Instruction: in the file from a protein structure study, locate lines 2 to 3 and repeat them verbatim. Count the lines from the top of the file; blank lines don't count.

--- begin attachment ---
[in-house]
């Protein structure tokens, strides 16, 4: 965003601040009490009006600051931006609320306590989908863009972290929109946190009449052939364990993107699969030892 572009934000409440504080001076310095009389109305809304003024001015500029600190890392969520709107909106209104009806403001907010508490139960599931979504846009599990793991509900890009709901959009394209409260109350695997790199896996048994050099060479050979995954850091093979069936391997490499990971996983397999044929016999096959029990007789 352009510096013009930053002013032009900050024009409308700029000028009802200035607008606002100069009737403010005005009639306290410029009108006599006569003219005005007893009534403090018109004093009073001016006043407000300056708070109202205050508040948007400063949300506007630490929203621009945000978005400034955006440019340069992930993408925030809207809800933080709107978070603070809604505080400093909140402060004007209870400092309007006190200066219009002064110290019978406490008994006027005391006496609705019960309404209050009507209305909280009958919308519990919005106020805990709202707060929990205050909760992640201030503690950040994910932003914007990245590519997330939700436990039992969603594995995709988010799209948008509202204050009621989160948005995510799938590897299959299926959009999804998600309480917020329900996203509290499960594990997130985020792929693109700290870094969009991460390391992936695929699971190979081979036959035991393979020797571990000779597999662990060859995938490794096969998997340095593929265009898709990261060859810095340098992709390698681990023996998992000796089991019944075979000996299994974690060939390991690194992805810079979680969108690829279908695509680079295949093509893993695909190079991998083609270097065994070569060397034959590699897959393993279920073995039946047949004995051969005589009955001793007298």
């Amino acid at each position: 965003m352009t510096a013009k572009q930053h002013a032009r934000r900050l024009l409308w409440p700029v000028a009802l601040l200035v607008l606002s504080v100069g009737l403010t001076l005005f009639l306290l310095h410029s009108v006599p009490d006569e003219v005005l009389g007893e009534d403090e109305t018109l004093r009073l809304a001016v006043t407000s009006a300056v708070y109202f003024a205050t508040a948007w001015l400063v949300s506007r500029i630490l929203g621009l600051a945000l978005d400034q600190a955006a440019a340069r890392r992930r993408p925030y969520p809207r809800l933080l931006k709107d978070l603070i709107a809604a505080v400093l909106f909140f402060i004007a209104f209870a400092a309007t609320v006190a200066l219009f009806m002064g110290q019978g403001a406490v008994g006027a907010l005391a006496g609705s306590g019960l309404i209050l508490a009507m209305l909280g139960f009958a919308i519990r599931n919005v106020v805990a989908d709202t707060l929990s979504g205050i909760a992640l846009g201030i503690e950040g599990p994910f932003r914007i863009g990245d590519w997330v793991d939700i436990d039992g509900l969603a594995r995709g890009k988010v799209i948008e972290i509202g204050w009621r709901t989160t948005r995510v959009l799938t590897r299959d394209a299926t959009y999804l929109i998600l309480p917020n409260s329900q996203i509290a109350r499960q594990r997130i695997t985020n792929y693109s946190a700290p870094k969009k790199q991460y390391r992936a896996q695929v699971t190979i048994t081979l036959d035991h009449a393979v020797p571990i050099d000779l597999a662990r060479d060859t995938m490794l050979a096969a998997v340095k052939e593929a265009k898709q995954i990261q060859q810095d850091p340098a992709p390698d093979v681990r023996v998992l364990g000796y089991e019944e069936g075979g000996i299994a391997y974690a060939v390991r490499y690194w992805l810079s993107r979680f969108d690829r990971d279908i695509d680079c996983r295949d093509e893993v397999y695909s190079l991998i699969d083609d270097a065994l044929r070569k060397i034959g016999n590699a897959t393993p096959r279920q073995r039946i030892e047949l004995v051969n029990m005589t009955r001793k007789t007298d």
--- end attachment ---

């Protein structure tokens, strides 16, 4: 965003601040009490009006600051931006609320306590989908863009972290929109946190009449052939364990993107699969030892 572009934000409440504080001076310095009389109305809304003024001015500029600190890392969520709107909106209104009806403001907010508490139960599931979504846009599990793991509900890009709901959009394209409260109350695997790199896996048994050099060479050979995954850091093979069936391997490499990971996983397999044929016999096959029990007789 352009510096013009930053002013032009900050024009409308700029000028009802200035607008606002100069009737403010005005009639306290410029009108006599006569003219005005007893009534403090018109004093009073001016006043407000300056708070109202205050508040948007400063949300506007630490929203621009945000978005400034955006440019340069992930993408925030809207809800933080709107978070603070809604505080400093909140402060004007209870400092309007006190200066219009002064110290019978406490008994006027005391006496609705019960309404209050009507209305909280009958919308519990919005106020805990709202707060929990205050909760992640201030503690950040994910932003914007990245590519997330939700436990039992969603594995995709988010799209948008509202204050009621989160948005995510799938590897299959299926959009999804998600309480917020329900996203509290499960594990997130985020792929693109700290870094969009991460390391992936695929699971190979081979036959035991393979020797571990000779597999662990060859995938490794096969998997340095593929265009898709990261060859810095340098992709390698681990023996998992000796089991019944075979000996299994974690060939390991690194992805810079979680969108690829279908695509680079295949093509893993695909190079991998083609270097065994070569060397034959590699897959393993279920073995039946047949004995051969005589009955001793007298």
């Amino acid at each position: 965003m352009t510096a013009k572009q930053h002013a032009r934000r900050l024009l409308w409440p700029v000028a009802l601040l200035v607008l606002s504080v100069g009737l403010t001076l005005f009639l306290l310095h410029s009108v006599p009490d006569e003219v005005l009389g007893e009534d403090e109305t018109l004093r009073l809304a001016v006043t407000s009006a300056v708070y109202f003024a205050t508040a948007w001015l400063v949300s506007r500029i630490l929203g621009l600051a945000l978005d400034q600190a955006a440019a340069r890392r992930r993408p925030y969520p809207r809800l933080l931006k709107d978070l603070i709107a809604a505080v400093l909106f909140f402060i004007a209104f209870a400092a309007t609320v006190a200066l219009f009806m002064g110290q019978g403001a406490v008994g006027a907010l005391a006496g609705s306590g019960l309404i209050l508490a009507m209305l909280g139960f009958a919308i519990r599931n919005v106020v805990a989908d709202t707060l929990s979504g205050i909760a992640l846009g201030i503690e950040g599990p994910f932003r914007i863009g990245d590519w997330v793991d939700i436990d039992g509900l969603a594995r995709g890009k988010v799209i948008e972290i509202g204050w009621r709901t989160t948005r995510v959009l799938t590897r299959d394209a299926t959009y999804l929109i998600l309480p917020n409260s329900q996203i509290a109350r499960q594990r997130i695997t985020n792929y693109s946190a700290p870094k969009k790199q991460y390391r992936a896996q695929v699971t190979i048994t081979l036959d035991h009449a393979v020797p571990i050099d000779l597999a662990r060479d060859t995938m490794l050979a096969a998997v340095k052939e593929a265009k898709q995954i990261q060859q810095d850091p340098a992709p390698d093979v681990r023996v998992l364990g000796y089991e019944e069936g075979g000996i299994a391997y974690a060939v390991r490499y690194w992805l810079s993107r979680f969108d690829r990971d279908i695509d680079c996983r295949d093509e893993v397999y695909s190079l991998i699969d083609d270097a065994l044929r070569k060397i034959g016999n590699a897959t393993p096959r279920q073995r039946i030892e047949l004995v051969n029990m005589t009955r001793k007789t007298d």